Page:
For almost two decades, the Cadillac brand has been striving to offer cars that appeal to a younger audience. Younger being someone say in their 40′s. Their longtime base customers were in essence forcing the company into extinction by themselves passing on. Cadillac adopted the ‘Art and Science’ philosophy in the late 90′s to focus product development in a new direction to become more competitive with German and Japanese imports in the increasingly crowded luxury car segment.
At this point Cadillac’s line was full of cars like the Deville and Seville, large sedans meant to provide a cushy ride on the highway and roads to and from the golf course. Younger buyers weren’t looking to own these land yachts and instead opted for smaller, more performance oriented cars like BMW’s 3-series and the Mercedes-Benz C-Class. The luxury performance characteristics these cars has eventually spread up to more expensive models and other automakers like Audi, Lexus, Infiniti and Acura followed along. Luxury was now not only about show but also go.
In 1999, Cadillac unveiled the Evoq Concept Car at the Detroit Auto Show. This two seat roadster was the first appearance of the Art and Science design philosophy, which has evolved but is still represented on 2013 models vehicles. The vertical headlights and tail lights, angular lines(these continue to be softened) and pronounced grille are elements you should recognize as Cadillac.
PSFK had an opportunity to test drive a 2014 XTS V-Sport sedan and see the Elmiraj Concept Car in person, two vehicles which show Cadillac’s current and potential future takes on what luxury-performance means.
Photo by Richard Prince
Sharing the same chassis with the Chevy Impala(which we tested earlier in 2013), the new XTS feels and looks bigger. The exterior design evolves the signature elements mentioned above and tries to distinguish itself from its Chevy companion. Squint and you can similarities to the Impala particularly in the lower front fascia. Overall the styling is refined and the most calmed down from the harsh angular aesthetics of recent Cadillac models.
The V-Sport model we tested is fitted with every performance option available from the factory. Under the hood is a brand new twin turbo V6 which the engineering team spent years developing. The transmission was tuned to offer a consistent or flat delivery of torque. Translated to a car this size, it isn’t quick from a standing start but on the highway getting to triple digits on the speedometer doesn’t take much effort. The driving experience of the car could best be described as comfortable. The expectation with a lot of performance models is a harsh ride from a stiff suspension but the XTS seems fine for a long stint on the highway.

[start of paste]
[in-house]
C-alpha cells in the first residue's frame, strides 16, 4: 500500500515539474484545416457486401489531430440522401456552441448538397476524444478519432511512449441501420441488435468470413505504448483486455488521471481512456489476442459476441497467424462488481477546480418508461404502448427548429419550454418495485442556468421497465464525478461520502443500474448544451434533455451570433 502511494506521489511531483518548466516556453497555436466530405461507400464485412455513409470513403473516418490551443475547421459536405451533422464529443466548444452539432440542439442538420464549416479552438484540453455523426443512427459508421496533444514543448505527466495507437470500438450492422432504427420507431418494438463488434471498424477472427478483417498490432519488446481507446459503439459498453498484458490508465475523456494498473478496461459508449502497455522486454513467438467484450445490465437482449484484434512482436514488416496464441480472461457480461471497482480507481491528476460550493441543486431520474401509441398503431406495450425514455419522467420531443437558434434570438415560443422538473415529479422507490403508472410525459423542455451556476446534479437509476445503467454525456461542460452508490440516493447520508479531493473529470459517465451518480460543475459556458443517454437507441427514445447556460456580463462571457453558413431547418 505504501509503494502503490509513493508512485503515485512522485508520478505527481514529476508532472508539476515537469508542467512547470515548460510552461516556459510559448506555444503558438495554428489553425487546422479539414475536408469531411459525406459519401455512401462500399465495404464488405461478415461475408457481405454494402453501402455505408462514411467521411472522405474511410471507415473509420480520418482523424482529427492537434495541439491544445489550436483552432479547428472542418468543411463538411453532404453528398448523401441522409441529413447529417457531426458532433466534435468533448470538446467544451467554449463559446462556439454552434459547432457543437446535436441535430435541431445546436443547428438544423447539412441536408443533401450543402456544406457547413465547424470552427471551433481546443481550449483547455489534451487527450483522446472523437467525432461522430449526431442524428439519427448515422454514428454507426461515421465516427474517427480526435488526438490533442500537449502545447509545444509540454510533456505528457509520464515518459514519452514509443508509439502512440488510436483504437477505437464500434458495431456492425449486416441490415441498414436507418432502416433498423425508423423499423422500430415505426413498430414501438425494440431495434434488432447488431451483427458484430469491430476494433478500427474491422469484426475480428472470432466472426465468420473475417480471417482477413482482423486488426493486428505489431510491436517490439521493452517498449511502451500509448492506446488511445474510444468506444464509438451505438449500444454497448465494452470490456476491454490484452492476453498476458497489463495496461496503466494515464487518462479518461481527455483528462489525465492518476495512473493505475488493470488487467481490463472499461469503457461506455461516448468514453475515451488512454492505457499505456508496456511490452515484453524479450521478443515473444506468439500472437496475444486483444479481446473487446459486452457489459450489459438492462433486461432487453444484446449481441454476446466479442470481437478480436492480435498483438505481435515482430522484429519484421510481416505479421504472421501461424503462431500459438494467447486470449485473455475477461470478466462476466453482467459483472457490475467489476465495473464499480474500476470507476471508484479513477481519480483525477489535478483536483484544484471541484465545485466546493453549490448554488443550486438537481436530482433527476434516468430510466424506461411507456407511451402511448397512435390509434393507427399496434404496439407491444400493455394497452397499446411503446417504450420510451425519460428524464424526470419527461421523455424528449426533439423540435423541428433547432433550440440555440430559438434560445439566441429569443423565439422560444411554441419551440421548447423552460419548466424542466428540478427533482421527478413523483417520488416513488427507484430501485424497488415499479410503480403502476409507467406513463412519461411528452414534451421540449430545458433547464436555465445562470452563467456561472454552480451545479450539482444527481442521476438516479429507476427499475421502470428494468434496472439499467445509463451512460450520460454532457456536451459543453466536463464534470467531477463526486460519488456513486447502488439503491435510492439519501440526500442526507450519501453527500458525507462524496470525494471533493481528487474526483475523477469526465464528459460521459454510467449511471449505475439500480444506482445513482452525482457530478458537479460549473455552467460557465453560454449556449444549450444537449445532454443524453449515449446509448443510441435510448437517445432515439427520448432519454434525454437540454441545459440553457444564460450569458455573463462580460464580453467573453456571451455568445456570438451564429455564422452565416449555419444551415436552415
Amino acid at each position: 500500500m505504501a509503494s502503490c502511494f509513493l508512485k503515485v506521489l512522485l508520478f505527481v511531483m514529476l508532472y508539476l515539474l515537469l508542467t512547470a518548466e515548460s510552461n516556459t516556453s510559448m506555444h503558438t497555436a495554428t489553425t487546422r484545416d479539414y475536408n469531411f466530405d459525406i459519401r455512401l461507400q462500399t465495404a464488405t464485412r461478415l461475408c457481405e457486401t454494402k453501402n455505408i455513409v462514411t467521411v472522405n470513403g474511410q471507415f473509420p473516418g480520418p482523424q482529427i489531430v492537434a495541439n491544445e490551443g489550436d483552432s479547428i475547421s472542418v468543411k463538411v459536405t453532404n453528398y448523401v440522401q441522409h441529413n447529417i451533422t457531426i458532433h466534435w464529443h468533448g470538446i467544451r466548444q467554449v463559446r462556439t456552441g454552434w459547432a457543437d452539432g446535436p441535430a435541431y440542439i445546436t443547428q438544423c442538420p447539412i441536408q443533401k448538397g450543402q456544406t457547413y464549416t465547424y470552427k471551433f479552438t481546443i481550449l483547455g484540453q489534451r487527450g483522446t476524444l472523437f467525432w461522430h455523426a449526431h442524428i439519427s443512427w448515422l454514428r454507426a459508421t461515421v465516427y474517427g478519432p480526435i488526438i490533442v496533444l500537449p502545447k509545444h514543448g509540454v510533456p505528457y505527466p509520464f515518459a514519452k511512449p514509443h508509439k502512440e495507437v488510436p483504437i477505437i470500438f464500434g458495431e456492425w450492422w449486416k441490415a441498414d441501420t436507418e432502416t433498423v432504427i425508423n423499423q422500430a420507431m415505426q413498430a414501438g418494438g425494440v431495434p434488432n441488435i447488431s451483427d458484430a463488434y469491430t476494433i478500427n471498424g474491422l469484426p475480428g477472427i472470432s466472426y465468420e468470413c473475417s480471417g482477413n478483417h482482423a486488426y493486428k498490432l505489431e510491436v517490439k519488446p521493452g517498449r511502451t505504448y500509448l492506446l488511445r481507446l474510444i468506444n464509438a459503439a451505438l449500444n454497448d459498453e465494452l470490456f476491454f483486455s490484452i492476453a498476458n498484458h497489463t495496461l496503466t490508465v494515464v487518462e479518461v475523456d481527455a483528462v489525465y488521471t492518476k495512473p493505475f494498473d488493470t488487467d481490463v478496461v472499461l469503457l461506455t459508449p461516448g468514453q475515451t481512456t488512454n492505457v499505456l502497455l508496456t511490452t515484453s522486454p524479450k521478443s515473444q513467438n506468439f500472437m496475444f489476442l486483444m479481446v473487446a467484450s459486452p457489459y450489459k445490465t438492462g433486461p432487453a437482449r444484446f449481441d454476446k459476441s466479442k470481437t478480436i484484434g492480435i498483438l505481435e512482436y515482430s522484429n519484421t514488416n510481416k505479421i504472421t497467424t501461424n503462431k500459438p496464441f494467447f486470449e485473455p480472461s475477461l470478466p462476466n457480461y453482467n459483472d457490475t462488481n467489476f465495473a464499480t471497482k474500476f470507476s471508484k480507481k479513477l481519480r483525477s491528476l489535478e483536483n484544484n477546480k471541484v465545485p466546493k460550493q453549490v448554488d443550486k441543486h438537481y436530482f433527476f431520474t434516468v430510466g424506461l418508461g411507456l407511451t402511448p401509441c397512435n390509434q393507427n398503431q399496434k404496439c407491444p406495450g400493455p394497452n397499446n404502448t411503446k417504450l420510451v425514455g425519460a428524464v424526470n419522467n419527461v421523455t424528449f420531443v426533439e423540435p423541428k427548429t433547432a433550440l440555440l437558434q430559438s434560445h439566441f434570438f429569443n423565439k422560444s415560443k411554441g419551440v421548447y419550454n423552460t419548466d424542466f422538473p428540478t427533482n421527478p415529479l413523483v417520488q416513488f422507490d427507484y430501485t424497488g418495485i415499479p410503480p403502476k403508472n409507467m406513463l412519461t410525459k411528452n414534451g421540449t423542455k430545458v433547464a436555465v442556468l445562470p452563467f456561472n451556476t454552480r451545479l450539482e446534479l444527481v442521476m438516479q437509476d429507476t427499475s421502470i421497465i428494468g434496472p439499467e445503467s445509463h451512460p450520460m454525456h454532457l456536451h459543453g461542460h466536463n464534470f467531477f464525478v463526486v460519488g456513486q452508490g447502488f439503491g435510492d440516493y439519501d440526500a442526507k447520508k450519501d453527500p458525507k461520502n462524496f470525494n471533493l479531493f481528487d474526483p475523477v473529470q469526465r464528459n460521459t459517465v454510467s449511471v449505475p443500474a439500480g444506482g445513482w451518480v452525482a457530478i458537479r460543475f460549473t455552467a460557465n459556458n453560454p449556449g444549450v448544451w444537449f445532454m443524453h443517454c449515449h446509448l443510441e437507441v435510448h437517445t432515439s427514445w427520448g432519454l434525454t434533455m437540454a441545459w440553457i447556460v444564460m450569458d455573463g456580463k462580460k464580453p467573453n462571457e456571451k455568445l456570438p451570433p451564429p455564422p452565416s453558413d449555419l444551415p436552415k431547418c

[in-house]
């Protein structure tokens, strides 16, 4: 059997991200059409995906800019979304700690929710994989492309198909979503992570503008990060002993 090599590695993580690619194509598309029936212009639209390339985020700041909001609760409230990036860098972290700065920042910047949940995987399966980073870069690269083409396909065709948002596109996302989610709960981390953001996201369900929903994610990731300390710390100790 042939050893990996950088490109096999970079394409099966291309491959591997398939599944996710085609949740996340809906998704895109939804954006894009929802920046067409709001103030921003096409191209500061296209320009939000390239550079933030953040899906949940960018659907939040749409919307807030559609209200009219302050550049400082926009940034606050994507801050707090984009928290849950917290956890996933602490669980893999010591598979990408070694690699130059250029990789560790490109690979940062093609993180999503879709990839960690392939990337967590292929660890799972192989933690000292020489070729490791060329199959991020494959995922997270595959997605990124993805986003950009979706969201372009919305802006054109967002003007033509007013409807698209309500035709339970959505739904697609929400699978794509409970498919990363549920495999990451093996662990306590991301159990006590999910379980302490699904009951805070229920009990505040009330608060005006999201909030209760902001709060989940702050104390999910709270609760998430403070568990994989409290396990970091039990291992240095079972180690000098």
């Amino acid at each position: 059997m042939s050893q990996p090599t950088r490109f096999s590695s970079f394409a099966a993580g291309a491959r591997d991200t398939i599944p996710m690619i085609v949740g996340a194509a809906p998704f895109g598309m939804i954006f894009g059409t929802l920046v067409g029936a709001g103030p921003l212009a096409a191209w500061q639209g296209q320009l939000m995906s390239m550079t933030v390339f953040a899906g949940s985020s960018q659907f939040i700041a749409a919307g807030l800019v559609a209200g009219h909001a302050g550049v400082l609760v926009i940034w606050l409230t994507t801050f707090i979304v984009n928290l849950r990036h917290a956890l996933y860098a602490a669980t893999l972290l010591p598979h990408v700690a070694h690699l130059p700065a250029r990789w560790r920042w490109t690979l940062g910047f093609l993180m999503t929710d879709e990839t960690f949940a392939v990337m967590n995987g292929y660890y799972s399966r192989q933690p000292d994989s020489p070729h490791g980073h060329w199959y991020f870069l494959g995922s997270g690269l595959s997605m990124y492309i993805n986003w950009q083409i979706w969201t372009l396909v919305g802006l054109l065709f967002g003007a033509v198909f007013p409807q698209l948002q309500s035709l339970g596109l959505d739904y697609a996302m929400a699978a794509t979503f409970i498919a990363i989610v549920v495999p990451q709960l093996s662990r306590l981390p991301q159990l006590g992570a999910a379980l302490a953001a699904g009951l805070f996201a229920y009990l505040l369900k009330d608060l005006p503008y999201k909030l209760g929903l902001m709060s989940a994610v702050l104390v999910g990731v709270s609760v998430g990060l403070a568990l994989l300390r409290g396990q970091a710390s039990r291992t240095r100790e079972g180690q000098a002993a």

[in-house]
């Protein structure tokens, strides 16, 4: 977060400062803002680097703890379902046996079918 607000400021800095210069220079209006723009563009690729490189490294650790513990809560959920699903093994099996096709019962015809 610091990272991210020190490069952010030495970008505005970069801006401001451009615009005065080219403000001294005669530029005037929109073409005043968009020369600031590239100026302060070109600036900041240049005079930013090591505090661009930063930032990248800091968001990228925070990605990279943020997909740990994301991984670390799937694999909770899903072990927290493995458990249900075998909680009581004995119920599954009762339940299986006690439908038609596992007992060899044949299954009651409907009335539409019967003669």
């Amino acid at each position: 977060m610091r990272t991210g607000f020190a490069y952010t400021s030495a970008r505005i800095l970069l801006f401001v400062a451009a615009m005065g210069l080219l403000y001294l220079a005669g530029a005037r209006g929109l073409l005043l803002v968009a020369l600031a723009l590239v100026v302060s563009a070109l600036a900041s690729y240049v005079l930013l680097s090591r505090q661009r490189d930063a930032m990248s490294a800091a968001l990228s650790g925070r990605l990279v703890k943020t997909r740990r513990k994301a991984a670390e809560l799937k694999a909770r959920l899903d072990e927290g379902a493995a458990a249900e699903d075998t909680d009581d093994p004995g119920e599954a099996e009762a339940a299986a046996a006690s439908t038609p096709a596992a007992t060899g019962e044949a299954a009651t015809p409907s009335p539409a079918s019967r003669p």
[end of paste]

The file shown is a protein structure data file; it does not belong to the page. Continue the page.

One area where more attention could be given is the design of the controls in the interior. Many of the buttons, particularly around the touch screen area weren’t intuitive to understand and use. In fact, almost every function has been converted to a button when a rotary knob or slider might be better. There were duplicate controls on the steering wheel which didn’t seem any easier to figure out in a short time.
So the XTS V-Sport is a current offering from Cadillac that gives more power and a spirited driving experience, as well as what’s next might be the Elmiraj Concept. This 2-door grand coupe gives a glimpse at styling language that might be seen on future Cadillac models. Overall the car has clean surfaces and very little in the way of fussy details. The angular vocabulary is nearly gone except in some creases in the hood and trunk. In person, the car has presence, partially because of it’s large size and long sweeping lines. It feels distinctly American and informed subconsciously by hot rods, a mix of grace and brute force. It seems a positive way forward for Cadillac and an own-able take on luxury performance separate from the engineering driven European and technology focused Asian automakers.